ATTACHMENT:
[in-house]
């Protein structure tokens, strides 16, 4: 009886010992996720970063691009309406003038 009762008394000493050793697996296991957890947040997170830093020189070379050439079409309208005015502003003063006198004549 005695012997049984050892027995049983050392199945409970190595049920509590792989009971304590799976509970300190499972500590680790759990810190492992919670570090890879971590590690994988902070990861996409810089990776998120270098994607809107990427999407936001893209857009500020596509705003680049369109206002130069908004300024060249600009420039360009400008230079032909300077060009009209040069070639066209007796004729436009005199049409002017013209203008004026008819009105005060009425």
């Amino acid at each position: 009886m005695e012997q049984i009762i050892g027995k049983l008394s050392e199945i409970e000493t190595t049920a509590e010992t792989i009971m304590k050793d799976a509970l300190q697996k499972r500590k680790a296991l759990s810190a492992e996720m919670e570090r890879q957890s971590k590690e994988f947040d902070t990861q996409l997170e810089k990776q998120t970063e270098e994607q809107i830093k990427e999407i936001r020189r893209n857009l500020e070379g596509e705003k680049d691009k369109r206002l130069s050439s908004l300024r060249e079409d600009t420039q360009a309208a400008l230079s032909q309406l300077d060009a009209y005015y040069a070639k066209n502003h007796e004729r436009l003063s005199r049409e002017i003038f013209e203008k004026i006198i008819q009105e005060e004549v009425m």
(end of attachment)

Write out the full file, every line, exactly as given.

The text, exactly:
[in-house]
């Protein structure tokens, strides 16, 4: 009886010992996720970063691009309406003038 009762008394000493050793697996296991957890947040997170830093020189070379050439079409309208005015502003003063006198004549 005695012997049984050892027995049983050392199945409970190595049920509590792989009971304590799976509970300190499972500590680790759990810190492992919670570090890879971590590690994988902070990861996409810089990776998120270098994607809107990427999407936001893209857009500020596509705003680049369109206002130069908004300024060249600009420039360009400008230079032909300077060009009209040069070639066209007796004729436009005199049409002017013209203008004026008819009105005060009425």
């Amino acid at each position: 009886m005695e012997q049984i009762i050892g027995k049983l008394s050392e199945i409970e000493t190595t049920a509590e010992t792989i009971m304590k050793d799976a509970l300190q697996k499972r500590k680790a296991l759990s810190a492992e996720m919670e570090r890879q957890s971590k590690e994988f947040d902070t990861q996409l997170e810089k990776q998120t970063e270098e994607q809107i830093k990427e999407i936001r020189r893209n857009l500020e070379g596509e705003k680049d691009k369109r206002l130069s050439s908004l300024r060249e079409d600009t420039q360009a309208a400008l230079s032909q309406l300077d060009a009209y005015y040069a070639k066209n502003h007796e004729r436009l003063s005199r049409e002017i003038f013209e203008k004026i006198i008819q009105e005060e004549v009425m």